Working Mechanism of Autoclave

The autoclave sterilization cycle involves three phases:

  • Purge Phase: In this phase, the air is removed from the autoclave chamber and the vacuum system present in the machine replaces it with steam.
  • Exposure (Sterilization) Phase: After the air is removed, the sterilizer drain closes, and steam starts building up inside the chamber. It increases the temperature and pressure in the chamber to the desired level. Then, the equipment and tools are held at the set particular chamber for a set period of time to achieve complete sterilization.
  • Exhaust Phase: At this phase of the autoclave, steam is released from the chamber and the inside environment is restored at the ambient temperature and pressure.

Figure: An illustrative representation of the three phases of autoclave sterilization.

Who Uses Autoclave? A range of labs and industries in medicine, veterinary, dentistry, plant biotechnology, and microbiology have routine applications involving autoclaves.

Microwave Sterilization Technique

Domestic household microwaves have been used to sterilize materials like agar nutrient media, plastic culture vessels, and dental tools. Microwaves use electromagnetic radiation as energy for sterilization processes. It vibrates water molecules that undergo friction to produce heat and kill microorganisms.

Microwaves are a faster way to prepare tissue culture plates and allow the addition of heat-sensitive components such as antibiotics as they are not destroyed by microwaves.

Comparison Between Microwave and Autoclave Sterilization Technique

When weighing the merits of microwave versus autoclave sterilization techniques, it is clear that each has its own set of strengths and limitations. Autoclaving is widely regarded as the gold standard in laboratory sterilization due to its effectiveness in achieving uniform heat distribution, making it suitable for a broad array of materials, including those that can withstand significant heat and pressure. For effective sterilization using microwaves, several variables must be carefully managed, including the media's volume, the type of vessel used, the material's physical state, the intensity of the microwave's power, and the exposure duration.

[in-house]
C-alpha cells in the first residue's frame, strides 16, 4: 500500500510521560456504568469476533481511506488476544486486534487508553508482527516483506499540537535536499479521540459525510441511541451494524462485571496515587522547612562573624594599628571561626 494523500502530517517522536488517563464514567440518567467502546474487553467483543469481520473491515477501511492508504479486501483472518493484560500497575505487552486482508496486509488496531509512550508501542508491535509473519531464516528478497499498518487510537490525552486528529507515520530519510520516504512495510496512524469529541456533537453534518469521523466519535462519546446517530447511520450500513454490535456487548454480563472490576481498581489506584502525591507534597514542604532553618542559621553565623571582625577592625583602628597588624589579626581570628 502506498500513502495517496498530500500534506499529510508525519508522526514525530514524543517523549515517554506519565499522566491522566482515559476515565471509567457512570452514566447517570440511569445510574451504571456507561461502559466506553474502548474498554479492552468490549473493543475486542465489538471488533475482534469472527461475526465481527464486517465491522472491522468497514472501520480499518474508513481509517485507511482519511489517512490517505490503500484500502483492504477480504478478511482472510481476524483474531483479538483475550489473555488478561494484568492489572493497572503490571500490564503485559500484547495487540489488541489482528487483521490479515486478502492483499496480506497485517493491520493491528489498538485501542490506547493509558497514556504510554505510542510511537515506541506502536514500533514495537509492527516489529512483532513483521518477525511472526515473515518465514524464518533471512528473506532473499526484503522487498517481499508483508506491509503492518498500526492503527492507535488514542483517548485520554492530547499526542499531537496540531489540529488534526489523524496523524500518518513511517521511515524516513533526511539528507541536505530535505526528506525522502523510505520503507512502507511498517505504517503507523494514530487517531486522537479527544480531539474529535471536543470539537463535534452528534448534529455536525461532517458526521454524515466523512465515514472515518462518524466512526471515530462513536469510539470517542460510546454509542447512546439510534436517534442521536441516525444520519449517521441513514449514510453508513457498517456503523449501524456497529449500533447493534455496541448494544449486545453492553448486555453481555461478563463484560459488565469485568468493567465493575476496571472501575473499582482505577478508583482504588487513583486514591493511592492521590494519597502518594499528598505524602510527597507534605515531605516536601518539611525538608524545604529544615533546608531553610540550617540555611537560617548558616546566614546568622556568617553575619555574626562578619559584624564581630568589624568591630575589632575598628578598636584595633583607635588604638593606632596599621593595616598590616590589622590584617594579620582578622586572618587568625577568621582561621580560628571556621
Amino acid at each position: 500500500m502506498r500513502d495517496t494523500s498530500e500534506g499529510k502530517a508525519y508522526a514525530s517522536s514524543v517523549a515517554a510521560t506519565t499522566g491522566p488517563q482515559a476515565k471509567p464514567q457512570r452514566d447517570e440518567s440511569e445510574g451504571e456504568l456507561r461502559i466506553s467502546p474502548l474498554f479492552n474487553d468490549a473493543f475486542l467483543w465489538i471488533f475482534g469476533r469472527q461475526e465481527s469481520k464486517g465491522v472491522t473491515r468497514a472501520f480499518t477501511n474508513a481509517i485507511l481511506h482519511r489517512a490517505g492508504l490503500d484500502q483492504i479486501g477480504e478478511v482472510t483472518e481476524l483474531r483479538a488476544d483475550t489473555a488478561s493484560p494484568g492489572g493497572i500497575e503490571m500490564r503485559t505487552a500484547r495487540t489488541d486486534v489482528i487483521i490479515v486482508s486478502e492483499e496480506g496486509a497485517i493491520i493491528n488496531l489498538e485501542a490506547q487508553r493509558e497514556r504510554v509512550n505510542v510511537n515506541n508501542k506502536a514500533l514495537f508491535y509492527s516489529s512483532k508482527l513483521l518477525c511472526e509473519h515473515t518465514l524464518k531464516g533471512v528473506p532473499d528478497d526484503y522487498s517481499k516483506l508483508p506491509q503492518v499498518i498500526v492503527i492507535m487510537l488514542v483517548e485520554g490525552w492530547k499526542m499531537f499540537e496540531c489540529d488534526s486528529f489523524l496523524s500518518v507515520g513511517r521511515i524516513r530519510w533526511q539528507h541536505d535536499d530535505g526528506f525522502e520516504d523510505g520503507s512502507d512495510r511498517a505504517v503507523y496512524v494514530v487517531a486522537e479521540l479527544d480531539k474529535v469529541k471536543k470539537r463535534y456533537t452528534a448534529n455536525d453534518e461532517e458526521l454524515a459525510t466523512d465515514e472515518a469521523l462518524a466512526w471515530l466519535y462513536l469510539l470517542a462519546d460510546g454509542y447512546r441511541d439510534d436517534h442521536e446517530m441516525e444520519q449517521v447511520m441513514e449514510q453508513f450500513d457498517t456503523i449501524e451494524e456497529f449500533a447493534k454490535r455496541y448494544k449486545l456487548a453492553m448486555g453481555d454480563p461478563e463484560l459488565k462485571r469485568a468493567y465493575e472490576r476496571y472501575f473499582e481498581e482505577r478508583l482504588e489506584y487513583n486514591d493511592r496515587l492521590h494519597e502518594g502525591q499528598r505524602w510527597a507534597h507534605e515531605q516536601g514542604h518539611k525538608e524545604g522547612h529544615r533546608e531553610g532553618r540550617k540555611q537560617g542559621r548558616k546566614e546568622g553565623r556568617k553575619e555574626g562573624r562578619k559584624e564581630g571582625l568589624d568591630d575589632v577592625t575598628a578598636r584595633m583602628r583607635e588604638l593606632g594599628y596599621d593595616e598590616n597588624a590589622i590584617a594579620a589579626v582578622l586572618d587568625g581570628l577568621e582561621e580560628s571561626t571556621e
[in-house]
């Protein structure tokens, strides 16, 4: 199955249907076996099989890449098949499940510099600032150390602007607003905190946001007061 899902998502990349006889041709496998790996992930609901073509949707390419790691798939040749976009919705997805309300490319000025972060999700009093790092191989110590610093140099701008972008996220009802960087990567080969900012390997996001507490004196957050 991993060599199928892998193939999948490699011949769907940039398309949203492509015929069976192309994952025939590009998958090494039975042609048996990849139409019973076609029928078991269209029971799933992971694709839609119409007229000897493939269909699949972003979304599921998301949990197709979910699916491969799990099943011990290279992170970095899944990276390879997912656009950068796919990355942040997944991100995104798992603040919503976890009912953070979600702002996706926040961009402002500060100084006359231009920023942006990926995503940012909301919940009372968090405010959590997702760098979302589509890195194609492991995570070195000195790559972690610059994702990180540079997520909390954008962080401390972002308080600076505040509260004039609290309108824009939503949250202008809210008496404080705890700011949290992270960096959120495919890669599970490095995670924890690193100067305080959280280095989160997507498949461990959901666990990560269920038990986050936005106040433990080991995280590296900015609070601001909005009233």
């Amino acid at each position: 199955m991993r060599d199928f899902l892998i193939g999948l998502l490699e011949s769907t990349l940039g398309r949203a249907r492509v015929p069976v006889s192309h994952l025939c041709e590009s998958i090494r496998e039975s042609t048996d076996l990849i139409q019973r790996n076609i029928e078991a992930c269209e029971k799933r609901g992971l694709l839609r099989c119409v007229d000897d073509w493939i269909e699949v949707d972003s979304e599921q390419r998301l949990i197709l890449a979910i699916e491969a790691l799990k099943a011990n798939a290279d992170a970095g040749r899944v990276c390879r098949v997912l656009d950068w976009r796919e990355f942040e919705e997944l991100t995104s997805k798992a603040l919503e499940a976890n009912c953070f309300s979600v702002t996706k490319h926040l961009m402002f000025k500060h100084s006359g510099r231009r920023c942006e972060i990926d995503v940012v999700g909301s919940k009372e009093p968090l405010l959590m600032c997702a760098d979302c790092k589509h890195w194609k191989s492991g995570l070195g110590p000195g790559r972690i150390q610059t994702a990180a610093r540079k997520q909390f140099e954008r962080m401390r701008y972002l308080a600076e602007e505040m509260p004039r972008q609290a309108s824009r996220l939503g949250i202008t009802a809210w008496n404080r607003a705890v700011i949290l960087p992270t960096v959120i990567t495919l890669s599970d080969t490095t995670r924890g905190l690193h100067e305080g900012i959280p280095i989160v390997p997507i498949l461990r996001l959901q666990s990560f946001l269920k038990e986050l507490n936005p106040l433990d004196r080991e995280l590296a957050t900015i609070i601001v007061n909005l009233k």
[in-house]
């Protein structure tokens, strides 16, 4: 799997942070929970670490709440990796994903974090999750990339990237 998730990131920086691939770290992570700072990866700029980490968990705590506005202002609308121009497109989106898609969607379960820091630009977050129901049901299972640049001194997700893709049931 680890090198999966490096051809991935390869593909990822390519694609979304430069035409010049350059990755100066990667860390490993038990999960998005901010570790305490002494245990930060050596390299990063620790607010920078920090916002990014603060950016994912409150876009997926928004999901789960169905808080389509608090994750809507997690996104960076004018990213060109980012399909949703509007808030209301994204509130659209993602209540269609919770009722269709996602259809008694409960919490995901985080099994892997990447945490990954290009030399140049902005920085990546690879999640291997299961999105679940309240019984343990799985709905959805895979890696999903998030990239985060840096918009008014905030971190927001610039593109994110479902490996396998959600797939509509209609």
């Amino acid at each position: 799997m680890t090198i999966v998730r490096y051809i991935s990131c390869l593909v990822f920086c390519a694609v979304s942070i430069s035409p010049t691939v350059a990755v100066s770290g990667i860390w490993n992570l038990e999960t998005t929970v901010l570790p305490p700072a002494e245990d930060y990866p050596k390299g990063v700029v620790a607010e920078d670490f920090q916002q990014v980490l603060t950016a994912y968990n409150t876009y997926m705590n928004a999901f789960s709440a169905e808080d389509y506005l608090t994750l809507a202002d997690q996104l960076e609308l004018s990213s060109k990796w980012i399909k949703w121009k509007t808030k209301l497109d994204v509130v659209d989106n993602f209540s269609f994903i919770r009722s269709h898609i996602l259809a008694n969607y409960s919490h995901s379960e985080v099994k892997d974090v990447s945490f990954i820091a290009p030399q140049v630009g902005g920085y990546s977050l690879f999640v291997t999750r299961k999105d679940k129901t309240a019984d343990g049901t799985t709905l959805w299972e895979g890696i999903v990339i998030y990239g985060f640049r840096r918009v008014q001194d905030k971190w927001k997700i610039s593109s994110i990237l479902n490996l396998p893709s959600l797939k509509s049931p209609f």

Microwaves, however, fall short when it comes to sterilizing liquids and large batches of tissue culture media. Their inherent limitation in energy distribution can lead to uneven sterilization, which is particularly problematic for materials that require consistent exposure to eliminate all microbial life. This uneven distribution also makes microwaves less suitable for sterilizing slow-growing organisms, where complete and uniform exposure is crucial. 

On the other hand, microwave sterilization offers advantages in terms of speed, cost, and environmental impact. It consumes less energy and is generally more economical, both in operation and because it requires fewer materials to facilitate the sterilization process.

Ultimately, the choice between microwave and autoclave sterilization cannot be distilled to a simple "better" or "worse" as it largely depends on the specific requirements of the sterilization task at hand. Nevertheless, should technological advances in microwave sterilization be realized, particularly in terms of heat distribution and microbial eradication, this method could become a more competitive and cost-effective alternative for laboratory and industrial applications.


Plant Cell Technology (PCT) plays a pivotal role in advancing the field of tissue culture by providing an array of specialized products and services designed to optimize and streamline the cultivation process. 

The PCT Store boasts a comprehensive inventory that includes Murashige and Skoog (MS) mediaagargellan gumPlant Preservative Mixture (PPM™)culture vesselsthe Biocoupler™, and even laminar flow hoods, all curated to support and enhance tissue culturing procedures. 

Beyond the provision of high-quality products, Plant Cell Technology extends its expertise through personalized consultation services. These services are tailored to meet the needs of tissue culturists of all scales, offering immediate and effective solutions to a wide range of tissue culture-related challenges. Clients have the flexibility to choose between virtual one-on-one consultation calls or on-site lab visits, ensuring that guidance is available at every stage of the tissue culture journey. 

From the initial steps of setting up a lab to troubleshooting contamination issues and overcoming specific procedural hurdles, PCT's support is comprehensive and continuous. 

In addition to these services, PCT is excited to announce a series of upcoming Master Classes, specifically curated for enthusiasts in the realm of tissue culture. These classes present an invaluable opportunity to gain insights and knowledge from seasoned experts with extensive experience, ranging from 10 to over 30 years in the field.

Master Class Details

To discover how Plant Cell Technology can contribute to the success of your tissue culture endeavors, keep exploring the many resources we have for you on this website. The website is a gateway to explore the full spectrum of PCT's offerings and learn how they can be integrated into your tissue culture practices to achieve superior outcomes. 

Join us in the journey of tissue culturing — where every step forward is supported by Plant Cell Technology. 

Grow with us and Happy Culturing!